Australian biofuels industry says COVID-19 pandemic the perfect time to review energy policy
- The biofuels sector says the pandemic is an ideal time to review Australia’s commitment to biofuels
- Bioenergy Australia says a boost in domestic biofuel consumption could help create regional jobs
- Australia’s major biodiesel producer says it will continue to focus on export market post-pandemic
Australia’s bioenergy industry is calling on the Federal Government to better promote domestic use of green fuels that are being produced in regional Australia and shipped overseas.
The industry representative body, Bioenergy Australia, is calling for the development of a Clean Futures Target and Bio Industries Fund for Australia.
It’s a move the industry says could better secure the country’s fuel supplies and help create more jobs, particularly in regional Australia, after the COVID-19 pandemic.
Under the proposal, a Clean Futures Target would work towards the decarbonisation of the national transport, gas and heat sectors.
Measures to achieve this include a Clean Fuels Target with a 10 per cent reduction in transport-related greenhouse gas emissions relative to 2020 levels by 2030, as well as a Renewable Heat Target, a Green Gas Target, a Jobs Target, and a Net Zero Organic-to-Landfill Target.
In addition to the Clean Futures Target, the proposed Bio Industries Fund would align with a Commonwealth Government Bioenergy Roadmap to ensure that projects can progress immediately.
Bioenergy Australia said the move could significantly benefit manufacturing and employment prospects in regional areas, with feedstock used for bioenergy-related processes readily available from rural activities.
“Our strong position is that Australia should take up a similar mechanism to what the USA has, particularly California, which is a low-carbon fuel standard, and what that requires is a 10 per cent reduction in emissions over 10 years across the fuel mix,” Bioenergy Australia CEO Shahana McKenzie said.
“If you just looked at an E10 mandate across all of Australia, that would create 8,000 jobs just in itself in terms of production locally of those fuels.”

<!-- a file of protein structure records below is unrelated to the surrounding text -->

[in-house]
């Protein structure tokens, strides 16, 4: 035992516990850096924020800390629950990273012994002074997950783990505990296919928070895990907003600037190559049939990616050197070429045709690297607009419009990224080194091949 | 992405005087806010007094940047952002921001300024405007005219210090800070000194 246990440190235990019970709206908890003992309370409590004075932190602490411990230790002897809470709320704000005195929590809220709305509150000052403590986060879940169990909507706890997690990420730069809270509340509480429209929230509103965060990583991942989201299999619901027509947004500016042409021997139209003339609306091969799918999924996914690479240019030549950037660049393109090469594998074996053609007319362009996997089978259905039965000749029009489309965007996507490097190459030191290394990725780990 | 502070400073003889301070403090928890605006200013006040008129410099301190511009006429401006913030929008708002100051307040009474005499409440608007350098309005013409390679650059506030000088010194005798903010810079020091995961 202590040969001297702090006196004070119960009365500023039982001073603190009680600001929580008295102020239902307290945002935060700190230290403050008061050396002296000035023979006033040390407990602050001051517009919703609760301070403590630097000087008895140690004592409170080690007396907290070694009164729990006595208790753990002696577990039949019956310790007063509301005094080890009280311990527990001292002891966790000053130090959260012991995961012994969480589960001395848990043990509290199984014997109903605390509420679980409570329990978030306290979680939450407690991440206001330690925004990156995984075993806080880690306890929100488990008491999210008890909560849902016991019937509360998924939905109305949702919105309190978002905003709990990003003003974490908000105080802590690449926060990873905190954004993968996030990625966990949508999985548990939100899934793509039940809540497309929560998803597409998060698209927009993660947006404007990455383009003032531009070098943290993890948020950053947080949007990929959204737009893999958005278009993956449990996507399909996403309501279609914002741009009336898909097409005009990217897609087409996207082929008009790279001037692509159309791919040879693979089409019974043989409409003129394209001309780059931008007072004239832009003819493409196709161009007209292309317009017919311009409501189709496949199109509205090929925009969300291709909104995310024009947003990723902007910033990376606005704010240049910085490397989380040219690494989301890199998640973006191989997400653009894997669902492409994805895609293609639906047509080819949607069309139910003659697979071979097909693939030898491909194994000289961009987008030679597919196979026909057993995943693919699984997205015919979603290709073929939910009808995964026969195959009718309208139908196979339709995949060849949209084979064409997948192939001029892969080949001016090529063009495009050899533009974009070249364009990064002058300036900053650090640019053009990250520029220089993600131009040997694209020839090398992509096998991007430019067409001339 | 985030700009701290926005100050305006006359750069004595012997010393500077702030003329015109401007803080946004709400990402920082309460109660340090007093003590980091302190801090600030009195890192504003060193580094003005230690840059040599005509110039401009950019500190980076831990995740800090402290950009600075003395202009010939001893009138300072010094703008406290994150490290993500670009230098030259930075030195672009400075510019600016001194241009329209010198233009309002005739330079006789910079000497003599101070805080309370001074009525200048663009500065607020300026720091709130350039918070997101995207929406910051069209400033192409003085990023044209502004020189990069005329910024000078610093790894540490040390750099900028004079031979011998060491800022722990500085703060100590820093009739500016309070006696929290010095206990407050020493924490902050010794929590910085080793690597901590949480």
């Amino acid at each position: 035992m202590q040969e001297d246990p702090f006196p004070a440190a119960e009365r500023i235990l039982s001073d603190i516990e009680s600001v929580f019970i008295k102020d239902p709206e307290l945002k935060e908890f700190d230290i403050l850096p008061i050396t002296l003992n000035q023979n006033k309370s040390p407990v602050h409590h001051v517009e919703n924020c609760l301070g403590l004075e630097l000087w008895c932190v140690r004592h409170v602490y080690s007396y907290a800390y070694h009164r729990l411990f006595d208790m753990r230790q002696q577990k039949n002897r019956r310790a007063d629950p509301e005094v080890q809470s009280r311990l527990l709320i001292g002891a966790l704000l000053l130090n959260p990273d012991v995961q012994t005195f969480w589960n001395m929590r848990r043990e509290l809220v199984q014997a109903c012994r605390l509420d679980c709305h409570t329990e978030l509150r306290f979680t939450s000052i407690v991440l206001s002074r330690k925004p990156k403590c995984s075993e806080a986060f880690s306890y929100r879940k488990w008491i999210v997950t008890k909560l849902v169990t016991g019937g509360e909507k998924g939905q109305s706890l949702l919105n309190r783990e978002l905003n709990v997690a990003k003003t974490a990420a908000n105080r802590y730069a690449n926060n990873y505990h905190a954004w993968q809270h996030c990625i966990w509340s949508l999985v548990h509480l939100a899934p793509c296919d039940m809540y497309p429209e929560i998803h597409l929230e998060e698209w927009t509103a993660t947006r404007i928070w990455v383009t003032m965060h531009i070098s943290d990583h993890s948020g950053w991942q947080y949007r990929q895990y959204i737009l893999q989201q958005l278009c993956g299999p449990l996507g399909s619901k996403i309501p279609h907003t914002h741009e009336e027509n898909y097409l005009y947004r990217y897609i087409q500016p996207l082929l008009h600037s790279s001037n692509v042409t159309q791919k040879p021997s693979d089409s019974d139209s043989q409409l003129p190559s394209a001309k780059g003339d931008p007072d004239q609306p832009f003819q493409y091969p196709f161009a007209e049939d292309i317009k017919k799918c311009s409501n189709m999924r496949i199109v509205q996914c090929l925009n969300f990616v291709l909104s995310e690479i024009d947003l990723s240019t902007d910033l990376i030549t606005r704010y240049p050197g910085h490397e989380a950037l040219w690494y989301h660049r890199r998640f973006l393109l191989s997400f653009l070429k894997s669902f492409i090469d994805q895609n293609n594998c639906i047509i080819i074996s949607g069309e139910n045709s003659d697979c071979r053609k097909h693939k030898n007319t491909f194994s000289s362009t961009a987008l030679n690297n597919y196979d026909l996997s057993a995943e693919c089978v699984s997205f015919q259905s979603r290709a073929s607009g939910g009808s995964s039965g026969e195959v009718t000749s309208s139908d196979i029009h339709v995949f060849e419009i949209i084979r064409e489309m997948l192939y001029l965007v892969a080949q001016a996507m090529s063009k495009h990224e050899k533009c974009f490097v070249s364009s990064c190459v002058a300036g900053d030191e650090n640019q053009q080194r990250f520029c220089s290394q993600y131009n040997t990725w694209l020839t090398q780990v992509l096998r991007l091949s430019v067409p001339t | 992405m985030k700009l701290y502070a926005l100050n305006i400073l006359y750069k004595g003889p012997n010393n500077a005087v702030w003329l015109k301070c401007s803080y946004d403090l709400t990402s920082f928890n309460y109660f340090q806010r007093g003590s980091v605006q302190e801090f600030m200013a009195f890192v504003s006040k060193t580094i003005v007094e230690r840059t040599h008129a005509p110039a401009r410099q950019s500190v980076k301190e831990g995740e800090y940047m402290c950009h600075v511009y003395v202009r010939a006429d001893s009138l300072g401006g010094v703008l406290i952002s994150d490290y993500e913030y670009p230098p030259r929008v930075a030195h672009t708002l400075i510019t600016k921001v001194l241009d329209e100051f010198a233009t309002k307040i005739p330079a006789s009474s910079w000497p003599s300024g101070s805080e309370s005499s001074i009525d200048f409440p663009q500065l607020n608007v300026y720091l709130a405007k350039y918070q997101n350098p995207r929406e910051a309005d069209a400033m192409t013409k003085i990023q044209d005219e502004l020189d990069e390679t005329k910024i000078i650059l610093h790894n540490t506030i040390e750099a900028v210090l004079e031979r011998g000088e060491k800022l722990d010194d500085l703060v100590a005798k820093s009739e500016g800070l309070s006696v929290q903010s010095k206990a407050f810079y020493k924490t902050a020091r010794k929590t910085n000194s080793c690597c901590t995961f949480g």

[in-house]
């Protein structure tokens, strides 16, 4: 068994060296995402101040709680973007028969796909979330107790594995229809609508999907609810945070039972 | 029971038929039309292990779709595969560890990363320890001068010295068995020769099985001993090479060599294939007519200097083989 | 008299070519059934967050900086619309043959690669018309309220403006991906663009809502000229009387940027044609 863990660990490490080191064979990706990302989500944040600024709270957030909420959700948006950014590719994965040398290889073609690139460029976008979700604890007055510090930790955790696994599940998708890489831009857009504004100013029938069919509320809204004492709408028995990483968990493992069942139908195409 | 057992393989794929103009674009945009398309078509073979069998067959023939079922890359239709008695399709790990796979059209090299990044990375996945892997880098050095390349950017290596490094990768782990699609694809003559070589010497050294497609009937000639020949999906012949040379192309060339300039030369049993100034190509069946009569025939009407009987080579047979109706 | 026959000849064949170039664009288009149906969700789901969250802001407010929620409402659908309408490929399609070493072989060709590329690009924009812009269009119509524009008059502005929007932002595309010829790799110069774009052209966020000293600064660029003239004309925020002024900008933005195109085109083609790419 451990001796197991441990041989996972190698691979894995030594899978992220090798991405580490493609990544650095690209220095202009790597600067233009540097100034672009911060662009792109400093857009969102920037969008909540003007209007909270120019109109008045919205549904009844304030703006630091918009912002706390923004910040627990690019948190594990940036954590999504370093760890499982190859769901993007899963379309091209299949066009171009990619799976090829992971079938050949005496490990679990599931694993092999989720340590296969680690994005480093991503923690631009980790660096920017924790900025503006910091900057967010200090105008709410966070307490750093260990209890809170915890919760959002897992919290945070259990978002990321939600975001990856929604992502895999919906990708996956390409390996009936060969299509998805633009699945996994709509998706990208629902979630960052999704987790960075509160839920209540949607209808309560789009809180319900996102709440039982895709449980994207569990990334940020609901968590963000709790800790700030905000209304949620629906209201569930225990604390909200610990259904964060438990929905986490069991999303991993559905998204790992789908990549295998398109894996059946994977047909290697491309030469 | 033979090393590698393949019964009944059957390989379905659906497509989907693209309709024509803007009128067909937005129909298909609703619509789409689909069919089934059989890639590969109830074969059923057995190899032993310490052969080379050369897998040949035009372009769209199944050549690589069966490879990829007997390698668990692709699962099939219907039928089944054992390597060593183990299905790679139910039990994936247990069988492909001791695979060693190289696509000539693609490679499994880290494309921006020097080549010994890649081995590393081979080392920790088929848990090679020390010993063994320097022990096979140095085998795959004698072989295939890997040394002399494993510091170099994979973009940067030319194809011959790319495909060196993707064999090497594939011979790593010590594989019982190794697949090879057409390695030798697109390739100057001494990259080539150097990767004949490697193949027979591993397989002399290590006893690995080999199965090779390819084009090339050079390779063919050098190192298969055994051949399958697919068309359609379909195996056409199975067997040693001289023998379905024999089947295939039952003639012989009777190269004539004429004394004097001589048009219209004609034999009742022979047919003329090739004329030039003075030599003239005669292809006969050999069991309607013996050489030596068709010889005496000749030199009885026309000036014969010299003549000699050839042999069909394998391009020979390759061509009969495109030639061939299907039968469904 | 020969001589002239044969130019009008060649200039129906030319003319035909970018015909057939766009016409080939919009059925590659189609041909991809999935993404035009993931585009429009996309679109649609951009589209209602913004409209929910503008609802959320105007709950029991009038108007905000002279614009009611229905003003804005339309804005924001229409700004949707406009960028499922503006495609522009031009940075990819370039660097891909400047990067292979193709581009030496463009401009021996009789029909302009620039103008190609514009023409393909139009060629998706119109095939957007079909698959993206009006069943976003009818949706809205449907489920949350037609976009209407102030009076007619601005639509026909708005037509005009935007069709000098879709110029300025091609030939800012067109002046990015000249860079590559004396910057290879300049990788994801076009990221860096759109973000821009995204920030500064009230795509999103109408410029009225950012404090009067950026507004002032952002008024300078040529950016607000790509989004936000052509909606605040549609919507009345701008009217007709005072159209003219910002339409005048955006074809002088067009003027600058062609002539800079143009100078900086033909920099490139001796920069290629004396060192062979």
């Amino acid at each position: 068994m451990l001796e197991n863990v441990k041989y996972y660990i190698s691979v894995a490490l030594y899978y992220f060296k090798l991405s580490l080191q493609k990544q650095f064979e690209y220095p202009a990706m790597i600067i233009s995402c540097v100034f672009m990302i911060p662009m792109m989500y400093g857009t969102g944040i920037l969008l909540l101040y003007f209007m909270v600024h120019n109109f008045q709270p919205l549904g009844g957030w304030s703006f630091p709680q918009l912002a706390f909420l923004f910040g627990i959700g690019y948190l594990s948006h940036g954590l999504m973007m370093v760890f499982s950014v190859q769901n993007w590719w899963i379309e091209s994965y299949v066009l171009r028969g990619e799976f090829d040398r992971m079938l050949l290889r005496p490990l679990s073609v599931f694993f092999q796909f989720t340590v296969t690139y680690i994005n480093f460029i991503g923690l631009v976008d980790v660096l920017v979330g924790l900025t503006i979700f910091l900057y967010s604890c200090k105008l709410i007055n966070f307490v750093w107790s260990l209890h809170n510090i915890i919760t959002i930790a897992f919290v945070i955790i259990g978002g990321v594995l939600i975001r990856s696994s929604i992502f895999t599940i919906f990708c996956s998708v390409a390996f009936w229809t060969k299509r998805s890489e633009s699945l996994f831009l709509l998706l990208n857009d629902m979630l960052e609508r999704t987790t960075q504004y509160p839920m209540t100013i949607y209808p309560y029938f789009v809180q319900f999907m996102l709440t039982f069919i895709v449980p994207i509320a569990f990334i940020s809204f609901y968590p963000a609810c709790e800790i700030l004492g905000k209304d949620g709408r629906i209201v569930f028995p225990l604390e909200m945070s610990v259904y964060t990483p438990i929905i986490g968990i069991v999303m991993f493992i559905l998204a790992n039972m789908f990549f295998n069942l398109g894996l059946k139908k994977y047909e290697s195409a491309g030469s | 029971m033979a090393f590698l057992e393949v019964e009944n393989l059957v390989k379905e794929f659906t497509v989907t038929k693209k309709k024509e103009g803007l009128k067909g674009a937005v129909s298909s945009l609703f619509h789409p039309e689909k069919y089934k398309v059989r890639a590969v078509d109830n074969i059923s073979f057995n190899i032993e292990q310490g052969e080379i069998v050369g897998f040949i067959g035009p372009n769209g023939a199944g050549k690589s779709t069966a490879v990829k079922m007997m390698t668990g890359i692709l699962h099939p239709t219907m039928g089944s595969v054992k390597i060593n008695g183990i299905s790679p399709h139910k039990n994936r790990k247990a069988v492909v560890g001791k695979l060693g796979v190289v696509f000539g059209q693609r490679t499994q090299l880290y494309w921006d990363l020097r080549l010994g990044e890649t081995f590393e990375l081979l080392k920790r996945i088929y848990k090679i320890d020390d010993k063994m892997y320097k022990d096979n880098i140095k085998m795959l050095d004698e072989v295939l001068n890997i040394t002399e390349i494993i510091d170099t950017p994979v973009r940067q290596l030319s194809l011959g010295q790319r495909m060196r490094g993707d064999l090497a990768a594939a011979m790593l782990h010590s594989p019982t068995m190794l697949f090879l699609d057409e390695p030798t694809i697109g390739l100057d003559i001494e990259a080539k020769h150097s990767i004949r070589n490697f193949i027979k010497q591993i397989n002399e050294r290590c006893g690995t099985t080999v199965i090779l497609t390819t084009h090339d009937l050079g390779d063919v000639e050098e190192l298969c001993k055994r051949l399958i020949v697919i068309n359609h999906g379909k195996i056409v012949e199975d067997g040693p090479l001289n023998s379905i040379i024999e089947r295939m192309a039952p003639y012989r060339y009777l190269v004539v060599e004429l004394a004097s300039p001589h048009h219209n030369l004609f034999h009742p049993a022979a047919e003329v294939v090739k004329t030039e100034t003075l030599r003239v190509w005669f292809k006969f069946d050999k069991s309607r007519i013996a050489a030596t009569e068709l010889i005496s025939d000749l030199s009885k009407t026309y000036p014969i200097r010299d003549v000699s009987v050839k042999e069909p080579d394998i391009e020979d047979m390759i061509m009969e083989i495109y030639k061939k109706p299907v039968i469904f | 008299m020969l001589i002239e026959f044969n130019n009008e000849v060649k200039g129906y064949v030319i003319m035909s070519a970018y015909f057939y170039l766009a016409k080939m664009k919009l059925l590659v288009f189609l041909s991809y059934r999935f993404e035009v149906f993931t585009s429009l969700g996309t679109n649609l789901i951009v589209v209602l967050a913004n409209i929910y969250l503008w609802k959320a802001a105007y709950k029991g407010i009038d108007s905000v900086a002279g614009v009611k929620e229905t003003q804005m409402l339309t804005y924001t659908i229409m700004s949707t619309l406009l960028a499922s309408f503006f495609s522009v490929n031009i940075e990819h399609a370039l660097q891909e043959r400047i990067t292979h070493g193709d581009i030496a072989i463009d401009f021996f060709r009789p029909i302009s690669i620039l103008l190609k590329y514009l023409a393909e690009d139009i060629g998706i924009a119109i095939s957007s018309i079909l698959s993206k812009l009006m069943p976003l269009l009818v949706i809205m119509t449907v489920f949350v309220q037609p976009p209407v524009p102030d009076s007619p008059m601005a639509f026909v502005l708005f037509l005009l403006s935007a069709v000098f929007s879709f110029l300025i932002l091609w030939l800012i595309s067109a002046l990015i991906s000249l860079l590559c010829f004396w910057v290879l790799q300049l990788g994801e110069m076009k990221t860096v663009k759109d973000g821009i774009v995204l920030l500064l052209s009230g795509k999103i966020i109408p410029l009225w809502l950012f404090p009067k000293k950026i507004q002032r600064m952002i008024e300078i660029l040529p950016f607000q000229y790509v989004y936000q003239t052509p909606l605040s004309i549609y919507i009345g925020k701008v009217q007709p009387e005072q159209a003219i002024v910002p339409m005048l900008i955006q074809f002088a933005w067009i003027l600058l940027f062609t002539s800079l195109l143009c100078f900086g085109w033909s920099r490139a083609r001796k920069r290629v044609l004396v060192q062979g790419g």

“And it isn’t just about the emissions. This is really, from our perspective, one of the beautiful things about bioenergies, in particular biofuels — it’s almost exclusively regional.
“These are transition economies and industries that can be really replacing those traditional coal and fossil fuel-based economies in regional Australia, and providing those high-paid, high-skills jobs all the way through.”
Bioenergy Australia said the move could help reduce reliance on imports — an issue that has been highlighted during the COVID-19 pandemic.
“It’s a pivotal moment…to really identify how we want to reinvest in the development of industries in this country and value-adding to our products,” Shahana McKenzie said.
Aussie biodiesel fuelled by exports post-pandemic
It’s been almost a year since Australia’s largest renewable biodiesel producer restarted operations in north-east Victoria.
Before the pandemic, Just Biodiesel — which produces its fuels mainly from tallow and vegetable oil — had plans to produce up to 50 million litres of biodiesel each year at its Barnawartha site.
It had ramped its operations up to around two-thirds of its capacity, and last year began shipping about 50 per cent of its product overseas. It planned to increase its export margin again this year.
Europe and the US are its biggest market, with biodiesel mandates in place there that require refiners to blend a certain amount of biofuels into their fuel.
The pandemic has slowed the global demand for fuel, but Just Biodiesel has been able to retain its staff of 11 employees.
When demand begins to ramp up again, the export market is where the company will continue to focus its energy.
“In Australia there’s no mandate, so the biodiesel pricing is basically compared to the price of mineral diesel,” Just Biodiesel general manager Greg Boyall said
“We have seen the price of a barrel of oil drop to as low as $20 recently, which has had the effect of lowering mineral diesel prices.
“Biodiesel domestically can’t compete with the mineral diesel prices.”
Mr Boyall said biodiesel produced at Barnawartha will primarily be exported to USA and Europe, where the company is optimistic about demand and strong markets, unless there is a significant change in Australian government policy to increase domestic demand.
“We’re actually focusing on where the opportunities lie for us, and at the moment that’s predominately in making sure we can reach the export markets and making sure we have a reliable customer over there.”
Extracted from ABC